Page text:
RIGA - The main task now for the agricultural industry is to work together with the government to compensate farmers for what they believe are the European Union’s unsatisfactory direct payments, with Latvia’s own national resources – through a change in tax policy and by reducing the bureaucracy, the Farmers’ Saeima group chief Juris Lazdins said after a meeting with Prime Minister Valdis Dombrovskis on Feb. 14.
The meeting was organized at the initiative of the farmers, reports Nozare.lv. The prime minister spoke to them about the results of the European Council’s summit on the bloc’s multi-annual budget for 2014-2020.
“We have defined a vision for the next seven years to maintain competitiveness and we have also received support from the prime minister regarding several matters. We will continue working to compensate for the bloc’s balance of direct payments to Latvia, with national resources – a tax policy and reducing the administrative burden. National resources are powerful instruments. It is possible to ensure the competitiveness of Latvian farmers in the future by rationally planning and implementing these resources,” said Lazdins.
The Farmers’ Saeima group was then to meet with the finance minister and the State Revenue Service’s director general to implement the required changes as soon as possible.
Latvian Agricultural Cooperatives’ Association board chairman Indulis Jansons in turn pointed out that the prime minister was interested in the farmers’ proposals and the industry will await swift solutions, “taking into account that we did not achieve the expected progress regarding direct payments.”
Acting like children
If in 2014 direct payments to Latvian farmers are at 42 percent of the European Union’s average level, farmers will also observe EU requirements by 42 percent, representatives from the Agricultural Organizations’ Cooperation Council said to reporters after a Feb. 13 meeting with Prime Minister Dombrovskis.
Agricultural Organizations’ Cooperation Council board member Aija Balode said after the Saeima committee’s meeting that farmers were feeling let down.
“Most of the money we receive from the EU goes back to the EU when we buy expensive farm machinery and spare parts. We want 100 percent equality with the other EU member states regarding the direct payments. If the payments are at 42 percent of the EU average level, we should be likewise permitted to observe all the EU requirements only by 42 percent,” complained Balode.
Agricultural Organizations’ Cooperation Council expert Ginta Jakobsone said that the offer to channel 47 million lats (67 million euros) from rural development funds to direct payments could be considered an achievement, and that these funds should be efficiently used for agricultural and rural development goals.
Council board member Guntis Vilnitis said that the prime minister had prepared a good speech; nevertheless, direct payments to Latvia still remained the smallest in the EU. “The government has failed to convince Brussels that farmers should be offered fairer conditions,” said Vilnitis. If so, the government should compensate farmers with state budget money, so the money farmers receive in the end is on par with the average EU payments. The money for this may be taken from “the billions loaned to the Latvian banking sector,” added Vilnitis.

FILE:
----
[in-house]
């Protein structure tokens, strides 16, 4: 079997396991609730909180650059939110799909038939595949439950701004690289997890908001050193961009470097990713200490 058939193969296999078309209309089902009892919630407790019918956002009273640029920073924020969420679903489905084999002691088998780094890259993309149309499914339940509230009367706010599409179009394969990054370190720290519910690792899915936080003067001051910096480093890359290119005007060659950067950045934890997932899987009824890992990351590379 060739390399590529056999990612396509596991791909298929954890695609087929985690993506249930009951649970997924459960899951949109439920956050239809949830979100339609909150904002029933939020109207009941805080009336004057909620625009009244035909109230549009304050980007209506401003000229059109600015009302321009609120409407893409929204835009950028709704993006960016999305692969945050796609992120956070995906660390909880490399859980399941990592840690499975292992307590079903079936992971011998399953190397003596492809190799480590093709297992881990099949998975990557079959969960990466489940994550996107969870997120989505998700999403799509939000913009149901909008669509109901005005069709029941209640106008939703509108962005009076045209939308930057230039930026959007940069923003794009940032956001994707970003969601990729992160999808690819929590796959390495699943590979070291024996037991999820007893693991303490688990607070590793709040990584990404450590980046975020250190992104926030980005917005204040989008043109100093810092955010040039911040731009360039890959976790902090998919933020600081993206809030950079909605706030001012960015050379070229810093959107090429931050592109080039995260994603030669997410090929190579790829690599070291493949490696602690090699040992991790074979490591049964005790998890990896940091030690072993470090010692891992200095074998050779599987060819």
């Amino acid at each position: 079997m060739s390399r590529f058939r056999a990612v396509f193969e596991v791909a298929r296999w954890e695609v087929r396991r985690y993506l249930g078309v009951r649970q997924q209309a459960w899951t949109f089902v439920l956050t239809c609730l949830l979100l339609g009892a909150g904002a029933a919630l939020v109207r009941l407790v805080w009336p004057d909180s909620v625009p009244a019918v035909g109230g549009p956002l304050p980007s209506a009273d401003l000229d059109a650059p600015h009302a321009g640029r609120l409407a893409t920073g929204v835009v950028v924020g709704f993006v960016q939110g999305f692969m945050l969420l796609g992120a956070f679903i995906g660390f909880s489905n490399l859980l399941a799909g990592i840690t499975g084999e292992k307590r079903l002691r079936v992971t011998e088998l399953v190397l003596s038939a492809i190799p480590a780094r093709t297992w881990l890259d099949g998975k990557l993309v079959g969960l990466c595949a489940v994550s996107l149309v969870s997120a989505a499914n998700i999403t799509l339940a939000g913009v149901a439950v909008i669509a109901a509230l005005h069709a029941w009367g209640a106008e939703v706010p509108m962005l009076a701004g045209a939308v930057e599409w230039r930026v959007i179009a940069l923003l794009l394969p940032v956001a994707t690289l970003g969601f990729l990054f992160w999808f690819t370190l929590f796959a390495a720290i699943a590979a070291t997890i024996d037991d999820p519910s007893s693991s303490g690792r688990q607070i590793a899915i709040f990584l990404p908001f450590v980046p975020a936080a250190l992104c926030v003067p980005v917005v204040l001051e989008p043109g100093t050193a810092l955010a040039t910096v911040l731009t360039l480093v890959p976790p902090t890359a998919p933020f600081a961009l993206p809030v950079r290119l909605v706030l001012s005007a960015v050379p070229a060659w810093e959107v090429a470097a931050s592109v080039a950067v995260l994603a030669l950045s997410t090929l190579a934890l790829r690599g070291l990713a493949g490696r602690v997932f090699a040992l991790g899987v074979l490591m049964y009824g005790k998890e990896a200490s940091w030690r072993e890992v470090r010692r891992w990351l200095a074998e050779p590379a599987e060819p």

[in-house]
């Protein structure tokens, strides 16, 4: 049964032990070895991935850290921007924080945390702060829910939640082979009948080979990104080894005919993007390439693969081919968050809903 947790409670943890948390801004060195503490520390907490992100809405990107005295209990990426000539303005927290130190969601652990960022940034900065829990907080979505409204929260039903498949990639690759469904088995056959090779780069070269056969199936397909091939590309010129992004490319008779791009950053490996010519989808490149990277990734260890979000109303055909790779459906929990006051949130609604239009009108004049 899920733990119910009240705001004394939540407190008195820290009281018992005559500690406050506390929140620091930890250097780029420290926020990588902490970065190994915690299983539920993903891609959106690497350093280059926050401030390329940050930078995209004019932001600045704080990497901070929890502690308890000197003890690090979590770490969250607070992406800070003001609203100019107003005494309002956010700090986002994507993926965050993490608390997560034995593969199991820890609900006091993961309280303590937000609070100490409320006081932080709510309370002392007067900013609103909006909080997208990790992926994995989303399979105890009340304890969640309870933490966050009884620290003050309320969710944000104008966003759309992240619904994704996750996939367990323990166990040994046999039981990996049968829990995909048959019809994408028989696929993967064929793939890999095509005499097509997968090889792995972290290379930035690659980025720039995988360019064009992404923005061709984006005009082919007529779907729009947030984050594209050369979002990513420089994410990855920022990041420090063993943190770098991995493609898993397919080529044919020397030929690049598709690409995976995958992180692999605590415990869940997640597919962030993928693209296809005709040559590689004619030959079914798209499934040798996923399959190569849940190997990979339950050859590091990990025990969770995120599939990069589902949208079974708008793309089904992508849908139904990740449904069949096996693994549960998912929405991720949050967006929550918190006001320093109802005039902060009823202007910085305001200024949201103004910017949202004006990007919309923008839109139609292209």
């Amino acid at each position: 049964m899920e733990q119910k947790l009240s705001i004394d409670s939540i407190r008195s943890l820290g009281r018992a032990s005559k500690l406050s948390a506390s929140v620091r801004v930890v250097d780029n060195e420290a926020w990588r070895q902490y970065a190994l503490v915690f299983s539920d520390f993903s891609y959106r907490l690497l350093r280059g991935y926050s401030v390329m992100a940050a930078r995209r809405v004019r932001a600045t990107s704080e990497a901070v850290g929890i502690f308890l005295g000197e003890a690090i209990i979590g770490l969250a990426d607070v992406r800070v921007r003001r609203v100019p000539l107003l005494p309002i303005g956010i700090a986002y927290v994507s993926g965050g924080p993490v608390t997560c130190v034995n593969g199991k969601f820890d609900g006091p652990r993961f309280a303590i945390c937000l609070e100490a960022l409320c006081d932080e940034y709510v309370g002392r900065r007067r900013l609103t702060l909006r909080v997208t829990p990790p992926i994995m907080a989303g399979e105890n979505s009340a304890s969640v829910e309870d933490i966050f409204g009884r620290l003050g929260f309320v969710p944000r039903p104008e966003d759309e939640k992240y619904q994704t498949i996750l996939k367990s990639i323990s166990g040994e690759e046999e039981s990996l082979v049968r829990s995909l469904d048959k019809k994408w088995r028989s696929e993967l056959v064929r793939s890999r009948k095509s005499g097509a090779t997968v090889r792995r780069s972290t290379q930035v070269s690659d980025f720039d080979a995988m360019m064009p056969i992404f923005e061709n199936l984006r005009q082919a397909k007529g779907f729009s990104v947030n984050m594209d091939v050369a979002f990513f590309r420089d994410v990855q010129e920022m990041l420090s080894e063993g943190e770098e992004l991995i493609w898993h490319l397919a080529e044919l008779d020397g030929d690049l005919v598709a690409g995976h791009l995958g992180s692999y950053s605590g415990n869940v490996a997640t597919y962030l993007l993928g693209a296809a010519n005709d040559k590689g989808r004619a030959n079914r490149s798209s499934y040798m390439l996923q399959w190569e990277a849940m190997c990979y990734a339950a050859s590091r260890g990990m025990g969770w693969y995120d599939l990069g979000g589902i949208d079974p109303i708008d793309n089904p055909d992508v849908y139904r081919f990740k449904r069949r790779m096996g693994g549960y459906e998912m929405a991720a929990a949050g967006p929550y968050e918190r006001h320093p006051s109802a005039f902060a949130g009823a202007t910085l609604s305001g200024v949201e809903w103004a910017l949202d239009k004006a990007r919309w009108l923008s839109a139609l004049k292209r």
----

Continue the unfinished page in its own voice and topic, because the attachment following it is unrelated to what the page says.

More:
The EU budget talks resulted in the ceiling on cohesion funding for Latvia to be 2.59 percent of gross domestic product, or 4.2 billion euros, and direct area payments to Latvian farmers will increase to 196 euros per hectare, or approximately 80 percent of the EU average, by 2020. Latvia will also receive an extra 67 million euros for rural development needs that may be channeled to direct payments.
Farmers want extra 460 million euros
The board of the Union of Greens and Farmers (ZZS) reiterated that farmer organization representatives will demand Dombrovskis to compensate for the funds that Latvia will not receive from the European Union budget with money from the national budget.
ZZS believes that the government must provide farmers with such co-financing until 2019 that would consolidate farmers’ competitiveness in Europe, preserve farms and create new jobs in rural areas.
According to ZZS, the total amount of co-financing for farmers’ direct payments and rural development until 2019 is 327 million lats, and this is the amount that the government must compensate.
The Greens and Farmers also insist that the government must do more to support farmers: funding should be allotted to bring order to the irrigation system, farmers should be permitted to buy fuel exempt from excise tax, lending programs for agricultural land purchases and farm modernization must be improved. Latvia must also prolong the term during which foreign nationals cannot buy agricultural land in Latvia. ZZS also believes that farmers’ aid provided by the European Union should be exempt from income tax.
The group asks the government to immediately introduce a reduced value added tax rate on all local agricultural produce, taking into consideration the insufficient funding to farmers.
ZZS also says that after the European Council talks, Latvia is once again in last place, hoping that direct payments will reach 75 percent of the EU average or 196 euros per hectare in 2019. In 2014, Latvian farmers will receive 109 euros per hectare - compared to 130 euros in Estonia and 148 euros per hectare in Lithuania, notes ZZS.